Bay Area Environmental Research Institute, Sonoma, California, USA
Received: 23 May 2011 – Discussion started: 31 May 2011
Abstract. We present statistics on the horizontal variability of aerosol optical depth (AOD) directly measured from the NASA P-3 aircraft. Our measurements during two contrasting phases (in Alaska and Canada) of the ARCTAS mission arguably constrain the variability in most aerosol environments common over the globe. In the Canada phase, which features local emissions, 499 nm AOD has a median relative standard deviation (stdrel, med) of 19 % and 9 % and an autocorrelation (r) of 0.37 and 0.71 over 20 km and 6 km horizontal segments, respectively. In the Alaska phase, which features long-range transport, the variability is considerably lower (stdrel, med = 3 %, r = 0.92 even over 35.2 km). Compared to the magnitude of AOD, its wavelength dependence varies less in the Canada phase, more in the Alaska phase. We translate these findings from straight-line flight tracks into grid boxes and points, to help interpretation and design of satellite remote sensing, suborbital observations and transport modeling.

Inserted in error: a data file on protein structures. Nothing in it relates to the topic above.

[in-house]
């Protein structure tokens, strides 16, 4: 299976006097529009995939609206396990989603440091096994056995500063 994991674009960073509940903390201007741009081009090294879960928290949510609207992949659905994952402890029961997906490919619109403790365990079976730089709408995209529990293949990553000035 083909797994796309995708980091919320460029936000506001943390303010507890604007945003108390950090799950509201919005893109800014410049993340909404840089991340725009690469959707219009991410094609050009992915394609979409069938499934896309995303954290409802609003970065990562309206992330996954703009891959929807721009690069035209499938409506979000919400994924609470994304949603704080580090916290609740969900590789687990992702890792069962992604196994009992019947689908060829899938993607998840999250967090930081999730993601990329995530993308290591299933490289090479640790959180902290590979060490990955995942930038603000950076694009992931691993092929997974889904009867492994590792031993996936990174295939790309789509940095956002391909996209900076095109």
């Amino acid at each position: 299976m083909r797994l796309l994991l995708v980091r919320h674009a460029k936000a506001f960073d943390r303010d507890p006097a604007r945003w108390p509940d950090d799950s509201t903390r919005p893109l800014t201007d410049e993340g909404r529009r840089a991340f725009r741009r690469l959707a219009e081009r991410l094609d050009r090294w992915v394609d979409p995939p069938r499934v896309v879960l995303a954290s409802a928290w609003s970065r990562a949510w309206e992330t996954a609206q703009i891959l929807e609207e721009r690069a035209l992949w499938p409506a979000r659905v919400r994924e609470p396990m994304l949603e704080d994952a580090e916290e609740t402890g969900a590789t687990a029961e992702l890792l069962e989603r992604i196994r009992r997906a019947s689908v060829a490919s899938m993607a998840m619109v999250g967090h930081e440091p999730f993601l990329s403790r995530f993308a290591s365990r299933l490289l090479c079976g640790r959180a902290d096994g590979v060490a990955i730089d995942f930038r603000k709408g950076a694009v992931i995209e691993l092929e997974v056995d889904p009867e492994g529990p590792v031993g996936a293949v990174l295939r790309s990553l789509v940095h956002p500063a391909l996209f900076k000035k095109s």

Revised: 27 Jul 2011 – Accepted: 09 Aug 2011 – Published: 19 Aug 2011
Shinozuka, Y. and Redemann, J.: Horizontal variability of aerosol optical depth observed during the ARCTAS airborne experiment, Atmos. Chem. Phys., 11, 8489-8495, doi:10.5194/acp-11-8489-2011, 2011.